In this sequel to Father of the Bride (1950), newly married Kay Dunstan announces that she and her husband are going to have a baby, leaving her father having to come to grips with the fact that he will soon be a granddad.
The only son of wealthy widow Violet Venable dies while on vacation with his cousin Catherine. What the girl saw was so horrible that she went insane; now Mrs. Venable wants Catherine lobotomized to cover up the truth.
Joseph L. Mankiewicz
Barbara gets secret plastic surgery in Switzerland in an attempt to save her marriage to Mark, but he doesn't seem interested in meeting her. She checks in to a ski resort to wait for Mark,... See full summary »
Colonial tea planter John Wiley, visiting England at the end of World War II, wins and weds lovely English rose Ruth and takes her home to Elephant Walk, Ceylon, where the local elephants have a grudge against the plantation. Ruth's delight with the tropical wealth and luxury of her new home is tempered by isolation as the only white woman in the district; by her husband's occasional imperious arrogance; by a mutual physical attraction with plantation manager Dick Carver; and by the hovering, ominous menace of the hostile elephants... Written by
Rod Crawford <firstname.lastname@example.org>
Vivien Leigh was originally cast. Her mental illness begun affecting things during filming, and so she was replaced by Elizabeth Taylor. Many long shots and shots from behind are still of Leigh. See more »
During the first bicycle polo scene, there are four drink glasses on the server's tray when John Wiley takes one, followed by another rider who also grabs a glass, leaving just two on the tray. However the very next pass in which a rider goes for a glass the tray is full. See more »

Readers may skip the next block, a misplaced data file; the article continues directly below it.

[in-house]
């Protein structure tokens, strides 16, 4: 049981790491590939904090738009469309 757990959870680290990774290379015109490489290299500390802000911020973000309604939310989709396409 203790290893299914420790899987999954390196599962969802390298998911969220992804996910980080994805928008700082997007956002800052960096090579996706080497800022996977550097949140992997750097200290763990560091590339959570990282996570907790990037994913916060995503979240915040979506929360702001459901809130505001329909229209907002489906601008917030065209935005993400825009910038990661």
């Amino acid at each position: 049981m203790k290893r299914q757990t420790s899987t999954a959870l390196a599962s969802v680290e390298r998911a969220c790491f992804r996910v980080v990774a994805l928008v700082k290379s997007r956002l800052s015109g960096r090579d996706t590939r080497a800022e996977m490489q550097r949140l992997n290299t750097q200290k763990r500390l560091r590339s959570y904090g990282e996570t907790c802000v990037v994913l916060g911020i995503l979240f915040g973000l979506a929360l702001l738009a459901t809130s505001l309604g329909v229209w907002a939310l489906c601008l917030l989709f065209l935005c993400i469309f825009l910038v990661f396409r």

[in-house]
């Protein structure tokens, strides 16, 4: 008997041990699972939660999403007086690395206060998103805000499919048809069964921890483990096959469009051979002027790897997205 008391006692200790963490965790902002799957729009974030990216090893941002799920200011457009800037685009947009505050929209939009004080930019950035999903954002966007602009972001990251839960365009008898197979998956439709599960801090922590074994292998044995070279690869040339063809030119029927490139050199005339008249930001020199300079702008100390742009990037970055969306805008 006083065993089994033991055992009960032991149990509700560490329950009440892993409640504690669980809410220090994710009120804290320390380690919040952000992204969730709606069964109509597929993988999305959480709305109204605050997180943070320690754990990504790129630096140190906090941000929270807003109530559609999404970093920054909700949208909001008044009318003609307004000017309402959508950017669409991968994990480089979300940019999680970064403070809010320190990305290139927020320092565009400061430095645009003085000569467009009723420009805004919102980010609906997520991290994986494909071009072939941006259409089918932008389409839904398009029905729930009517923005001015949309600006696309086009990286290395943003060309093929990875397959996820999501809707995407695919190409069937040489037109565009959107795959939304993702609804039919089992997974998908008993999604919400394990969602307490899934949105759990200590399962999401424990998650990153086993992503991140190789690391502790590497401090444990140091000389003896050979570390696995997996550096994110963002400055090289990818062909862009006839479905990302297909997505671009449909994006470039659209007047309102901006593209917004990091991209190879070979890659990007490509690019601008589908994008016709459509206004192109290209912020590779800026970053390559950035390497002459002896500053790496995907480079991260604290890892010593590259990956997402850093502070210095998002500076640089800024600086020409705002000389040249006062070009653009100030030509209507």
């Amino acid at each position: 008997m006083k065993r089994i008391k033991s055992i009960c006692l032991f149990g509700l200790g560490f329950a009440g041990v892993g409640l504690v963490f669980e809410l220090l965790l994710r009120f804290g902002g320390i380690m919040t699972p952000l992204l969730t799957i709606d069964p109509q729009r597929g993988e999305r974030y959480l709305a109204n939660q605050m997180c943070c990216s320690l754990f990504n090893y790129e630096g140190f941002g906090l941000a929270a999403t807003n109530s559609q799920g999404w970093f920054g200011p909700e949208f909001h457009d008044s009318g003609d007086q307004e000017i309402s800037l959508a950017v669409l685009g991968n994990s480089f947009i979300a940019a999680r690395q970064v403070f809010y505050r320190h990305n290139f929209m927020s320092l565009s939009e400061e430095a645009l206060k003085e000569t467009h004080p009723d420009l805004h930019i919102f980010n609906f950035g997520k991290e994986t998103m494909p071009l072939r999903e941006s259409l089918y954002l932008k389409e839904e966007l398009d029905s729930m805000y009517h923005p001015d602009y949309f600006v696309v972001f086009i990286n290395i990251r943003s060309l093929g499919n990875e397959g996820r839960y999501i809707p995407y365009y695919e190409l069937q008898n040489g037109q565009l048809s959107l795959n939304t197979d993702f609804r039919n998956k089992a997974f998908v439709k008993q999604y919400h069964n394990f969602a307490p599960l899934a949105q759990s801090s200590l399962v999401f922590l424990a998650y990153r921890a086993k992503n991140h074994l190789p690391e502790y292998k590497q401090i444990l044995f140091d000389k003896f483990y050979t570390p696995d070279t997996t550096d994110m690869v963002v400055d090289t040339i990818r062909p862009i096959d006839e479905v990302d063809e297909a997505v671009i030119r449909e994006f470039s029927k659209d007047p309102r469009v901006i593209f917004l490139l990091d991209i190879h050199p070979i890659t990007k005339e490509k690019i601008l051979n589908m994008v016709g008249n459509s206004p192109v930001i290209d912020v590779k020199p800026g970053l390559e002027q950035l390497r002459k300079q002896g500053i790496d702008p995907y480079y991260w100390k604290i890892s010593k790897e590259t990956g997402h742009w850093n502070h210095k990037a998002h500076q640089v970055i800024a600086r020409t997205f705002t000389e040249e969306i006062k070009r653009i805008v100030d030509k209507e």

A beautiful shopgirl in London is swept off her feet by a millionaire tea plantation owner and soon finds herself married and living with him at his villa in British Ceylon. Although based upon the book by Robert Standish, this initial set-up is highly reminiscent of Hitchock's "Rebecca", with leading lady Elizabeth Taylor clashing with the imposing chief of staff at the mansion and (almost immediately) her own husband, who is still under the thumb of his deceased-but-dominant father. Taylor, a last-minute substitute for an ailing Vivien Leigh, looks creamy-smooth in her high fashion wardrobe, and her performance is quite strong; however, once husband Peter Finch starts drinking heavily and barking orders at her, one might think her dedication to him rather masochistic (this feeling hampers the ending as well). Still, the film offers a heady lot for soap buffs: romantic drama, a bit of travelogue, interpretive dance, an elephant stampede, and a perfectly-timed outbreak of cholera! *** from ****
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